Look, no one among us expected the Mets to be negotiating with Michael Bourn as pitchers and catchers reported to Tradition Field. So there shouldn’t be outrage now that Bourn ultimately turned down his surprise suitors in Flushing for a second such team, agreeing to a four-year, $48-million contract with Cleveland last night that — critically — featured a vesting option for a fifth year at another $12 million.
At the same time, though, let’s not give the Mets an A for effort, either.
The Mets’ talks with Bourn ultimately didn’t reach the finish line for three reasons: 1) the Indians offered a better package, as the Mets discussed concepts for four years yet didn’t include that vesting option; 2) Bourn favored the Indians, whom he viewed as closer to contention in a more winnable division than the Mets; 3) the Mets never wanted to give up their 11th overall selection in the 2013 draft as compensation for signing Bourn.
That last hurdle proved the toughest to overcome; an arbitration procedure on whether the pick should be protected — the Mets posted the 10th-worst record last year, and the Basic Agreement calls for the top 10 picks to be protected, but the Pirates’ failure to sign Mark Appel last year gave Pittsburgh the ninth overall selection and pushed the Mets back a slot — needed 2-to-3 weeks to expedite, which would’ve required Bourn to essentially sit in limbo while that process took place. And there certainly was no guarantee that an arbitrator would have ruled in favor of the Mets and the Players Association on this matter.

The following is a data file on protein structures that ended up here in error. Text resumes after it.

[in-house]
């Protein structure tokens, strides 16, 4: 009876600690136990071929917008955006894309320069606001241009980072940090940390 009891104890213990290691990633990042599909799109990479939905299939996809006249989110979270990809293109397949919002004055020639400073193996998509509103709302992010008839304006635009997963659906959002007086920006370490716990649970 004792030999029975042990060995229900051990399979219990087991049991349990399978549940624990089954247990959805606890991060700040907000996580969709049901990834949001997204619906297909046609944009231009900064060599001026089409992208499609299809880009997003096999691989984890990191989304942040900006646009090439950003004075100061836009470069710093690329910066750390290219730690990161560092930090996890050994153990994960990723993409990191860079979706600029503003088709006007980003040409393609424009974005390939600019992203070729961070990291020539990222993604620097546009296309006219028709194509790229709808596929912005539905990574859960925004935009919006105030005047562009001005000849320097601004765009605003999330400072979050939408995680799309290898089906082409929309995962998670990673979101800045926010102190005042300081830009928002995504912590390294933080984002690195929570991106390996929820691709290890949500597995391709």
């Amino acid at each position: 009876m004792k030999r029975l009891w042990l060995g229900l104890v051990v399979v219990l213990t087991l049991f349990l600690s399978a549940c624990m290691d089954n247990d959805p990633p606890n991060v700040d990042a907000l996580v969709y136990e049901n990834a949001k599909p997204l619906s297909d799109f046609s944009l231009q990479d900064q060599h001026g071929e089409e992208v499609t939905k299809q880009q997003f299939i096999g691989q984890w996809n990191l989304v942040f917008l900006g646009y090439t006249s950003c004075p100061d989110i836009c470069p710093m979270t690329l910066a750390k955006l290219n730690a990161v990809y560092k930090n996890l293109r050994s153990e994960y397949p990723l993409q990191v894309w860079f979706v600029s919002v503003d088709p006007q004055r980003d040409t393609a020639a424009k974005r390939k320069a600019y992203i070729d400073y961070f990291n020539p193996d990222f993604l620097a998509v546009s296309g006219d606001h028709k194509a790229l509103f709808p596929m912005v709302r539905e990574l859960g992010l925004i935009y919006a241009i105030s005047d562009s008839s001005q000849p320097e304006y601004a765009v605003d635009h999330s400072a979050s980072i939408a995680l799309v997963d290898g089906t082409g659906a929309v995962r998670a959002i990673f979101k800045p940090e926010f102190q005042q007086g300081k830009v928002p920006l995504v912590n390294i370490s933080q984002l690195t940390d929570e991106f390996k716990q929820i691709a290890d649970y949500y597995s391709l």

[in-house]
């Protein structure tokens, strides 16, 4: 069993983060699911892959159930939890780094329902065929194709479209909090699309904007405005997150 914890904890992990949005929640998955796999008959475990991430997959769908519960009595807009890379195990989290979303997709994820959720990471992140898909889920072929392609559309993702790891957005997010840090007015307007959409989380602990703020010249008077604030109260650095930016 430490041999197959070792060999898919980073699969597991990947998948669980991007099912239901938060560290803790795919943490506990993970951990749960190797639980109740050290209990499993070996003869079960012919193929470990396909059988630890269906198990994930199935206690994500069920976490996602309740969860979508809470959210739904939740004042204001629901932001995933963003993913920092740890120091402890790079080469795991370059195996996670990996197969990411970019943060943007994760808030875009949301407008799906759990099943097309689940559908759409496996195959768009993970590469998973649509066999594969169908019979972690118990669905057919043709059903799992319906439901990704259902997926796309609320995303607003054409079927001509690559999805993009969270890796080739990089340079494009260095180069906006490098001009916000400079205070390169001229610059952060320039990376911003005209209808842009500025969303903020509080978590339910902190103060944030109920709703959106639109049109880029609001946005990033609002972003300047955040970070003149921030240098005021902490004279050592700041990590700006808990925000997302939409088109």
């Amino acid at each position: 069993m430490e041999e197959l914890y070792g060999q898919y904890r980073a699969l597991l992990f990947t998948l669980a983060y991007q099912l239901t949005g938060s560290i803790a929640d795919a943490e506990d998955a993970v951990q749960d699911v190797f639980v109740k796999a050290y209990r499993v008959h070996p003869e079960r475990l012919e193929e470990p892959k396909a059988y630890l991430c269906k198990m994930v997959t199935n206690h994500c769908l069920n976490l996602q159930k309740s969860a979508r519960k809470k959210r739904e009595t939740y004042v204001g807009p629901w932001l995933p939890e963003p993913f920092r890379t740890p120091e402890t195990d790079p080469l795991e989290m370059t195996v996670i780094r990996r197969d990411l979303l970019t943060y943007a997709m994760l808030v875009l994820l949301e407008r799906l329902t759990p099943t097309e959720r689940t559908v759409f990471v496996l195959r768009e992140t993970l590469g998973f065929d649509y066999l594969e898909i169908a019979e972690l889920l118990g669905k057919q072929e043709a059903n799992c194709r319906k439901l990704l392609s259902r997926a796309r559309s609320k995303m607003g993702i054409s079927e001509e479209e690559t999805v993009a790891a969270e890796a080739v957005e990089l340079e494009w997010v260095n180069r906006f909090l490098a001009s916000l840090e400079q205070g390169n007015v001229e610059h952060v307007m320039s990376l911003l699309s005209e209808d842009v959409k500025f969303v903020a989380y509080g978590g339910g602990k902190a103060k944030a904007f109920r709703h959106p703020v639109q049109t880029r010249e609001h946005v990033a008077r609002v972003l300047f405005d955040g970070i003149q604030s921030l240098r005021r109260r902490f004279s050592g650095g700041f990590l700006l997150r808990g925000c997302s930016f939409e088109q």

It’s the Mets’ right to want to protect that pick, which we’ll now all be scrutinizing for years to come, and it’s not unreasonable. Seattle, which goes right after the Mets at number 12, also held reservations about giving up its selection for Bourn, even though the Mariners, too, could’ve used the speedy center fielder. Nevertheless, the Mets can’t claim they went all-out for Bourn. Because they didn’t.
Failed Bourn pursuit doesn’t earn Amazin’ praise
New York Post | Feb 12